Some recipes called for powder to be beaten with iced water, then lemon juice whisked into condensed milk, and the first mixed with the second. Some called for the Cremora-water mixture to be chilled overnight after mixing. Some advised you to mix it with hot or boiling water. Others with iced water. Others just water, without stipulating.
Eventually, two weeks after that botchup, my confidence kicked in as it began to dawn on me what needed to be done.
My old friend Michael Olivier had WhatsApped me an old recipe, in Afrikaans – from one of the old community cookbooks I imagine, via somebody’s granny. I read it and it made absolute sense. It was unusual, when compared with some of the others I’d read, in that it called for the powder to be mixed with boiling water and then cooled completely.
I took this a bit further. After beating it to within an inch of its life, I put it in the freezer to chill right down.
But the main point that was driven home to me in all of my research was that I had erred, at the first attempt, by beating the Cremora and water together, whisking in the condensed milk, then adding all the lemon juice at once and not nearly beating enough.
And here’s the essential point: it needs to be whipped till soft peak stage.
So, when I returned to the dish, having found my courage, I made it in three distinct parts (not counting the crust):
- Whisk the powder with boiling water, really well, then refrigerate until chilled. (One part water to two parts Cremora.)
- Whisk the lemon juice into the condensed milk, a little juice at a time, and beat very well.
- Beat the chilled dairy mixture into the condensed milk mixture until it becomes very thick and forms soft peaks. Only now is it ready to go into the crust.
- Okay, there’s a fourth point, but do this first: Crumble biscuits, (Marie or Tennis) and mix with melted butter, to push into a buttered pie dish, and refrigerate until needed.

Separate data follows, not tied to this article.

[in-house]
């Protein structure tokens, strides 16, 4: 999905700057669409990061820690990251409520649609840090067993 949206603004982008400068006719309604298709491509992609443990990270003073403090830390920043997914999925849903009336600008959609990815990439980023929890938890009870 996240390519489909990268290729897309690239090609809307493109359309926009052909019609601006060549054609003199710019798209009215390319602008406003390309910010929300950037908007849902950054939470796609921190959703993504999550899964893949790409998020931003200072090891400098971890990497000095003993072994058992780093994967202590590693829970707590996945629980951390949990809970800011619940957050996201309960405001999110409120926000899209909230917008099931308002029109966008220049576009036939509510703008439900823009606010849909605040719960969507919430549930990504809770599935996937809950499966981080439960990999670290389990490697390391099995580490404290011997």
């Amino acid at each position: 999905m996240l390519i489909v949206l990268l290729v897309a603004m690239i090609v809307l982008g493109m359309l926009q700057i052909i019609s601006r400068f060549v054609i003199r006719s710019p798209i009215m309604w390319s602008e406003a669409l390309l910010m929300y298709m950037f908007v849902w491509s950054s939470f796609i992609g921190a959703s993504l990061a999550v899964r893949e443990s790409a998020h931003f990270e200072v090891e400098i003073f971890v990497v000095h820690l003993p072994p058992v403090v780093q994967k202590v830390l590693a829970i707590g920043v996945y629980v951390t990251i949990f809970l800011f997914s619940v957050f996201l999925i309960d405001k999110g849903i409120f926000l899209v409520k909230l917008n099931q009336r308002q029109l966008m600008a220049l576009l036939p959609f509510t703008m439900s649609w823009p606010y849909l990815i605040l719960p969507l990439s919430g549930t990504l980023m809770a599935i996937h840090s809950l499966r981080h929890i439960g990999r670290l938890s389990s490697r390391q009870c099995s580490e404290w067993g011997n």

I had hardly beaten the mixture at all when adding the lemon juice the first time around, so that was clearly my mistake.
But now it’s cemented. I’ve learnt a new trick. It turned out superbly the second time. Lesson, learnt. I used lemon-flavoured Tennis biscuits for the base, by the way.
(Makes 1 tart)
1 x 200 g packet of Lemon Tennis Biscuits
125 g butter
250 g Cremora powder (powdered milk substitute)
125 ml/ ½ cup boiling water
1 x 385 g can of condensed milk
125 ml/ ½ cup lemon juice
Crumble the Tennis biscuits in a bowl, using clean fingers. Melt the butter and stir it in well. Grease a dish with butter and push the biscuit mixture in and up the sides or just at the bottom. Refrigerate. (One way is to use the flat end of a tumbler or whisky glass to push the biscuits down evenly.)
Pour the powder into a bowl, add the boiling water and beat very well, ensuring that all of the powder is properly combined with the water. Refrigerate or pop into the freezer but only long enough for it to chill completely, not freeze.
Pour the condensed milk into another bowl. Beat vigorously while adding the lemon juice a little at a time. Keep aside until the first mixture is sufficiently chilled.
Now pour the chilled dairy mixture into the condensed milk-lemon mixture while beating continuously, and keep beating until it is very thick and forming soft peaks. I started with a whisk and then switched to a wooden spoon. It took about 20 minutes to thicken.
Take the tart dish out of the fridge, pour the mixture in, smooth the top with the flat end of a knife, and refrigerate for about six hours until set. I sprinkled some lemon zest on top “just for pretty”. DM
Follow Tony Jackman on Instagram @tony_jackman_cooks.